Most of the papers, collected in DB of articles created in ProOptiBeef, have proved and disproved statements attached. The statements were extracted from the articles by a group of experts who analyzed the papers within ProOptiBeef project. OntoBeef was applied to represent them. For this purpose we have created a new ontology, we called it OntoBeef Science, which imports OntoBeef Domain and uses its classes to express scientific laws.

Currently Science provides the taxonomy of scientific laws and its ontological characterization.

The types of scientific laws, we adopted in the project, were taken from the works of Polish philosophers of science and nature: K. Ajdukiewicz and W. Krajewski. They represent standard, classical views on science which we find appropriate for our task as confluent with the usual practice in the kind of science we deal with. The distinctions proposed by them were analyzed in terms of their use in ontological modeling and reasoning. Then we have chosen the types of laws which are present in our domain of interest and specified their meaning.

Figure 1 depicts the final taxonomy of scientific laws.

We use OWL-API application to deduce new scientific laws on the basis of ones already coded in Science ontology. We shall point out only two of possibly many ways of obtaining new knowledge from our ontology.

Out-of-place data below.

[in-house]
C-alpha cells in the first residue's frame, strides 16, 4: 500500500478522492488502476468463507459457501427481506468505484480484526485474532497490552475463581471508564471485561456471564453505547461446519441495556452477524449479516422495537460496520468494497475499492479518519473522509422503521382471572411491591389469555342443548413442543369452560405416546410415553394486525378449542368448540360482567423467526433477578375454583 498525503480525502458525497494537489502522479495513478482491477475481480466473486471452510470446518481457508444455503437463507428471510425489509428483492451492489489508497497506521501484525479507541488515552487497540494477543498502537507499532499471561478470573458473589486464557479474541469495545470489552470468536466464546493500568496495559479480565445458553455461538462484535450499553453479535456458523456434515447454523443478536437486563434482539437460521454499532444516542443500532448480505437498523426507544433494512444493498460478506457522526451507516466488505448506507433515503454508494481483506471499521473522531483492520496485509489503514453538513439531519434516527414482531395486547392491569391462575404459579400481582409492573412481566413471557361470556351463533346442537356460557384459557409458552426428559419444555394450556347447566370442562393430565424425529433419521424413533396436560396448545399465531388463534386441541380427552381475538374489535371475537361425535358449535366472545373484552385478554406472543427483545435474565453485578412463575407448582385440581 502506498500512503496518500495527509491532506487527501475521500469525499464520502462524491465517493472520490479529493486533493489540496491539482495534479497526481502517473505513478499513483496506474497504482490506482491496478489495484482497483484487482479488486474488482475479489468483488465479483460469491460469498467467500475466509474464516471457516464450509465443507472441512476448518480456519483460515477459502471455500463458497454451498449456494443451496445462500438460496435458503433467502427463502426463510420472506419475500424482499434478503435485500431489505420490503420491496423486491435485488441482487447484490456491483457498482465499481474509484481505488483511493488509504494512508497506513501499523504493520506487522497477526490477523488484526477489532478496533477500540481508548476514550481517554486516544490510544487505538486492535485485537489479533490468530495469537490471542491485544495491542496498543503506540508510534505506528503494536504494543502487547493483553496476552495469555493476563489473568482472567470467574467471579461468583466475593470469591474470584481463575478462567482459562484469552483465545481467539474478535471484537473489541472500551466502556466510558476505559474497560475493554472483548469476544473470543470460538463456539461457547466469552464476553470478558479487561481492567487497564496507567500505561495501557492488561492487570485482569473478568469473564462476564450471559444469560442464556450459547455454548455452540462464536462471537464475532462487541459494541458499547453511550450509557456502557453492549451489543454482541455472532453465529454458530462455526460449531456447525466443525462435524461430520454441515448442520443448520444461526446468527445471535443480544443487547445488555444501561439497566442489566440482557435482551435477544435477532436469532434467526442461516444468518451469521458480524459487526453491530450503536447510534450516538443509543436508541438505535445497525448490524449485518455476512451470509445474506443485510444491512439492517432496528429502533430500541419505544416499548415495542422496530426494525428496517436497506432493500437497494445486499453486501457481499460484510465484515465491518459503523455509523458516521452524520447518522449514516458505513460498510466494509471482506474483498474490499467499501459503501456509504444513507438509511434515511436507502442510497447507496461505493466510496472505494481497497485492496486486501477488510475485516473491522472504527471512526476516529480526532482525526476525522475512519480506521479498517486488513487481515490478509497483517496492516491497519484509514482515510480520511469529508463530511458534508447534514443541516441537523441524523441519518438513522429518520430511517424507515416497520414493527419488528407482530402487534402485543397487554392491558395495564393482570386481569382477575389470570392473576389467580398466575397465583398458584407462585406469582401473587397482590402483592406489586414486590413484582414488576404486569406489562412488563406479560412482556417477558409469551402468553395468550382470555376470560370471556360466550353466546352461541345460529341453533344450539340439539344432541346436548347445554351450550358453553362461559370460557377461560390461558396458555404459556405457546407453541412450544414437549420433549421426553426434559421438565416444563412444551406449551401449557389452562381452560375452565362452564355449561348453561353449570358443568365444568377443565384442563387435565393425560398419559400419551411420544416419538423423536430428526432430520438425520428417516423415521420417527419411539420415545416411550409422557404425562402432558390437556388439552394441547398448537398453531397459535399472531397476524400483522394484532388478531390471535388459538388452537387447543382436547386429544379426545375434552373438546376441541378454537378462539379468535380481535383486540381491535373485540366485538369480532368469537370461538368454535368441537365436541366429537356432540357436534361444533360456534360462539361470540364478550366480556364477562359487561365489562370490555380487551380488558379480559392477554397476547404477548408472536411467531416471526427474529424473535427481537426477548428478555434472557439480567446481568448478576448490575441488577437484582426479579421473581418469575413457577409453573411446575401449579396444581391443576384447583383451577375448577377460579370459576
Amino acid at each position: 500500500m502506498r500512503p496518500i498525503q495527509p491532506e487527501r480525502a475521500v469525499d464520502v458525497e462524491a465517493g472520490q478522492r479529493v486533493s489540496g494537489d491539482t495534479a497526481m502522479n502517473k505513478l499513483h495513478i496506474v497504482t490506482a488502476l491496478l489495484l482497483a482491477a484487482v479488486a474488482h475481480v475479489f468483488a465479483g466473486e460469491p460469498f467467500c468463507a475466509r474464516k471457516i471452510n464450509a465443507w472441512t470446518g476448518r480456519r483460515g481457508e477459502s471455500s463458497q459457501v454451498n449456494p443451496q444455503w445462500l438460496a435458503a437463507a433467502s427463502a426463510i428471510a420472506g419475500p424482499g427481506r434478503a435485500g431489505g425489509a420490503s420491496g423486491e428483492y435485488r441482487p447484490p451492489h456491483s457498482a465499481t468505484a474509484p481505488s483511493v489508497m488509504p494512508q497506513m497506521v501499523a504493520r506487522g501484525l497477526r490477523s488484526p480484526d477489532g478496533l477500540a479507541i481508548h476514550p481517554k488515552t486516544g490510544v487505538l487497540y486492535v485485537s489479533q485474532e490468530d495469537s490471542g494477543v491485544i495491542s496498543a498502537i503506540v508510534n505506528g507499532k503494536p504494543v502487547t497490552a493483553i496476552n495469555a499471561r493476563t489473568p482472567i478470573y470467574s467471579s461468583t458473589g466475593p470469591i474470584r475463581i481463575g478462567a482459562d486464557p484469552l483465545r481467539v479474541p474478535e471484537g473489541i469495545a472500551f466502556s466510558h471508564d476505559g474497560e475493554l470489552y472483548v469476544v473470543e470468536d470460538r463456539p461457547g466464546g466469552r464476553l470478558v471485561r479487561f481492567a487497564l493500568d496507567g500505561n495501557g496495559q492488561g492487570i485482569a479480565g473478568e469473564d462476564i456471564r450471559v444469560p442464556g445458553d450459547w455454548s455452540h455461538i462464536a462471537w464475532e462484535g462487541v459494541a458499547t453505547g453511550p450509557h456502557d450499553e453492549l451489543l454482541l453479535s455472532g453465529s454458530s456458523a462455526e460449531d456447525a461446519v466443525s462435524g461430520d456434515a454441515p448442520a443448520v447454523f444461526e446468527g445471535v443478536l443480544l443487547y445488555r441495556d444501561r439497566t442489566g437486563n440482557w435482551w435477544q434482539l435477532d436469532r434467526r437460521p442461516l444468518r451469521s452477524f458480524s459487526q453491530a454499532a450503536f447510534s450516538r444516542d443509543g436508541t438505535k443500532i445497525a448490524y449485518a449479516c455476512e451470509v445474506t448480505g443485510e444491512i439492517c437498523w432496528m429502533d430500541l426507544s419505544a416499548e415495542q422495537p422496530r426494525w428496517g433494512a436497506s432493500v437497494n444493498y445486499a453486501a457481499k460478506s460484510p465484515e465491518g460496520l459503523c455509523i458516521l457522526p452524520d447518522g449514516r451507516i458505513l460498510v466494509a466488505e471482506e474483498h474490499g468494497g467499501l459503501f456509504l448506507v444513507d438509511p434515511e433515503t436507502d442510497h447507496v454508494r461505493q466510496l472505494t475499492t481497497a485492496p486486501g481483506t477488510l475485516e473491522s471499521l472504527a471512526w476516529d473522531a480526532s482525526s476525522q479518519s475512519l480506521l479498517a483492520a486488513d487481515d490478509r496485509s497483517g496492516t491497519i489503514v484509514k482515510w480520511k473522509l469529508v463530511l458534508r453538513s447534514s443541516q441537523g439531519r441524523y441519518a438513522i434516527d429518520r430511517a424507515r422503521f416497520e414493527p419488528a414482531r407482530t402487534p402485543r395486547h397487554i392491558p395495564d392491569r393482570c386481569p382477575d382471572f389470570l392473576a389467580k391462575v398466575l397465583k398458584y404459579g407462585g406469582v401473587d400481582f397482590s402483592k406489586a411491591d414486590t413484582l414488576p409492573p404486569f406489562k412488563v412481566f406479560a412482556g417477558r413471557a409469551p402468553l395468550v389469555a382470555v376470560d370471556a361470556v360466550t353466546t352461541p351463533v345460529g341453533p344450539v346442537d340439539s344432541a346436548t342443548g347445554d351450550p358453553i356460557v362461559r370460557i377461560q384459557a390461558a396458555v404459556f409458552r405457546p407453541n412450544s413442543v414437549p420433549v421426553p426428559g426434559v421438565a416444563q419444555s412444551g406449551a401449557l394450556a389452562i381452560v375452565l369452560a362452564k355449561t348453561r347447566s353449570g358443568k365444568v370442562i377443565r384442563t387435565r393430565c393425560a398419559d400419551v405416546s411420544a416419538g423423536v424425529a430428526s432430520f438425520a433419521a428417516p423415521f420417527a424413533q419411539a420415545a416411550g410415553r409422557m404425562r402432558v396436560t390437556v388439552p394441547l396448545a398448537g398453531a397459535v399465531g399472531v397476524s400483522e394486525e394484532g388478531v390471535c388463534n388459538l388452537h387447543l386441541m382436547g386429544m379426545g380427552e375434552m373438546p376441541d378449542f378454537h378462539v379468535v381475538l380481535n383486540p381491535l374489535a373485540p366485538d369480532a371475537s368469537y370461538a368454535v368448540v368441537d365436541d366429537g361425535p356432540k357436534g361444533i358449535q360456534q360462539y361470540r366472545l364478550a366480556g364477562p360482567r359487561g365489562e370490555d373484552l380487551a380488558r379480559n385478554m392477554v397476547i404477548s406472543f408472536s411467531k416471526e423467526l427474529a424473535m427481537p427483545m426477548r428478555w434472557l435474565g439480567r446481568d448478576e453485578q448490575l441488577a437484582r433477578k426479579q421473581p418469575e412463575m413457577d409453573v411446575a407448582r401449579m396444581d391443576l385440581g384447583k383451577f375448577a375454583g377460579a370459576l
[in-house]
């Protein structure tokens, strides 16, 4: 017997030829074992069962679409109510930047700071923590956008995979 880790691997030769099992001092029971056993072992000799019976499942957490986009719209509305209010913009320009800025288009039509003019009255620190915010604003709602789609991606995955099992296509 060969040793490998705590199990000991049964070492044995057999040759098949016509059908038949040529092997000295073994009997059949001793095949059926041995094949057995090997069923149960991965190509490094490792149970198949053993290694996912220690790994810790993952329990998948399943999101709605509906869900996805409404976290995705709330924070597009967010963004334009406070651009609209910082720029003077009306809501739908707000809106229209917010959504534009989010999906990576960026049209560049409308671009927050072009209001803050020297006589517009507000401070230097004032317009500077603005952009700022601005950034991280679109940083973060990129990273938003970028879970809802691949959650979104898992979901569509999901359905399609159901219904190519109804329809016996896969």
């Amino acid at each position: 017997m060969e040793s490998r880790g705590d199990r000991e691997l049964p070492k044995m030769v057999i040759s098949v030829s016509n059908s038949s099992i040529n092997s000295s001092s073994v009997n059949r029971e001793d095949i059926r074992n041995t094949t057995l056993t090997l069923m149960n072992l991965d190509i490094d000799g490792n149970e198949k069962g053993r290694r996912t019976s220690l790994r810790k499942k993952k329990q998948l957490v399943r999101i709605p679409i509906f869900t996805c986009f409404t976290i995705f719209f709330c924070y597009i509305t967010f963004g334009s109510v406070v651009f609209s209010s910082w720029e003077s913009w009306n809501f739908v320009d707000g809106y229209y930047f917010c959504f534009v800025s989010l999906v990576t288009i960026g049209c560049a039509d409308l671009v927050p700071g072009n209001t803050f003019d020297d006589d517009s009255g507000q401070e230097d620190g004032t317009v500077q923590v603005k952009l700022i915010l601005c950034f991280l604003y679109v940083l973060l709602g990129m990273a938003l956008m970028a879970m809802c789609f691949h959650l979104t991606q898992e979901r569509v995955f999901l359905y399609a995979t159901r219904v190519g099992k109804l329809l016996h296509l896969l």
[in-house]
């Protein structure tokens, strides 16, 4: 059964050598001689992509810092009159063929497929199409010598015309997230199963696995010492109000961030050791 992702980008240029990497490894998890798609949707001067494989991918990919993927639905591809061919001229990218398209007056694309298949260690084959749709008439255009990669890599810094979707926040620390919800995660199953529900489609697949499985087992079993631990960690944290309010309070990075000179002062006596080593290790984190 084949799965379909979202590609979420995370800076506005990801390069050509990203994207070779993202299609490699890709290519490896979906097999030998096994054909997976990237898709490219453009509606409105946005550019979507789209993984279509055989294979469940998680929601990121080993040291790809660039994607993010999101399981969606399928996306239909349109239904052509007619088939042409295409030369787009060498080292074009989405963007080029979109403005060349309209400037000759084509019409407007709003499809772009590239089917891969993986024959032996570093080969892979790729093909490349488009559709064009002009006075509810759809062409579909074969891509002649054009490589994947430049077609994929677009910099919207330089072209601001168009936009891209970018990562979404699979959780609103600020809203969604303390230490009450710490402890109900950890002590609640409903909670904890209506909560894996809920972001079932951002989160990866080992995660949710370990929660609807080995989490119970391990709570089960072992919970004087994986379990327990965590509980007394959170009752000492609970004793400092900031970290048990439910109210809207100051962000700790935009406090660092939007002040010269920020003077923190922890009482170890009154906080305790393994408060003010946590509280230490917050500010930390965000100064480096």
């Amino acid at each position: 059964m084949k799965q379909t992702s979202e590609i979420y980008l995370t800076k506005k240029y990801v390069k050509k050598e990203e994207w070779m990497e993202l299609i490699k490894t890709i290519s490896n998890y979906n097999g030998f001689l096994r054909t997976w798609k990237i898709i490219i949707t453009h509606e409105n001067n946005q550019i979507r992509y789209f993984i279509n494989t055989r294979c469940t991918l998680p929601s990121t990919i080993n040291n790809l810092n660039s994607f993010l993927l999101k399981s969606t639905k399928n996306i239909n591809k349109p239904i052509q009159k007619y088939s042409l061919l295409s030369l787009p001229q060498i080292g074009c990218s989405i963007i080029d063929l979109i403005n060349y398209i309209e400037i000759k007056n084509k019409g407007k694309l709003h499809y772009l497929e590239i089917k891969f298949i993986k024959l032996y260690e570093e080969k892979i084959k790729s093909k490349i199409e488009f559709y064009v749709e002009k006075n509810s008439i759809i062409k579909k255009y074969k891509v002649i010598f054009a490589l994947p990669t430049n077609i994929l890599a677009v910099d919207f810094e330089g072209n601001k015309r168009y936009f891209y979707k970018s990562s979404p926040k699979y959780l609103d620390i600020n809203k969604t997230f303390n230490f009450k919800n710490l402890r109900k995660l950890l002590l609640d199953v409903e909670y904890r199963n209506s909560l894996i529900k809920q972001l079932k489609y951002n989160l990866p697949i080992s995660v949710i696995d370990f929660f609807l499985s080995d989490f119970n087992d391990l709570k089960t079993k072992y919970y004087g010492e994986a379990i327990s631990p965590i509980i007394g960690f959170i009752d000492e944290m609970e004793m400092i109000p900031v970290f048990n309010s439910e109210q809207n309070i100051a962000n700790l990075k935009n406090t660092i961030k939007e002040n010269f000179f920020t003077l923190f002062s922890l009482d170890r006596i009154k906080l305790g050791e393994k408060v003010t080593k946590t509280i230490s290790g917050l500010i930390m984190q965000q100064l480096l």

The first type of reasoning is illustrated in figure below.

It concerns functional laws. Having two laws in the ontology, e.g. law 1 treating Q1 as dependent quality and Q2 as independent one, and having law 2 treating Q2 as independent quality and Q2 as dependent one, the reasoning system generates a new scientific law (law 3) treating Q1 as dependent quality and Q3 as independent one.

Example: From two theses present in Science:

– rate of glycolysis ⊑ ∃ isIndependentParameterIn {t7}

– beef aging time ⊑ ∃ isDependentParameterIn {t7} and

– beef aging time ⊑ ∃ isIndependentParameterIn {t4}

– beef tenderness ⊑ ∃ isDependentParameterIn {t4}

our application infers a law:
– rate of glycolysis ⊑ ∃ isIndependentParameterIn {t-new}

– beef tenderness ⊑ ∃ isDependentParameterIn {t-new}

New laws found by the application are intended to be verified by the domain experts and if accepted, will be added to the list of laws.

The second type of reasoning is a ‘reverse inheritance’ of scientific laws. It is illustrated in figure below.

Let us consider class C1 with two children C2 and C3 and assume that C1 is not governed by any scientific law in our ontology, whereas C2 and C3 are governed by scientific laws: 1 and 2 respectively. In this situation our system signalizes that although there is no law governing all instances of C1, there are laws which take into account some of them. System points out the subclass of C1 and provides information about the laws governing them. For instance, “sensory attribute” has no law in our prototype, whereas its subclass “beef tenderness” or “beef color” are governed by laws. While browsing “sensory attribute” system informs about the laws of its subclasses.

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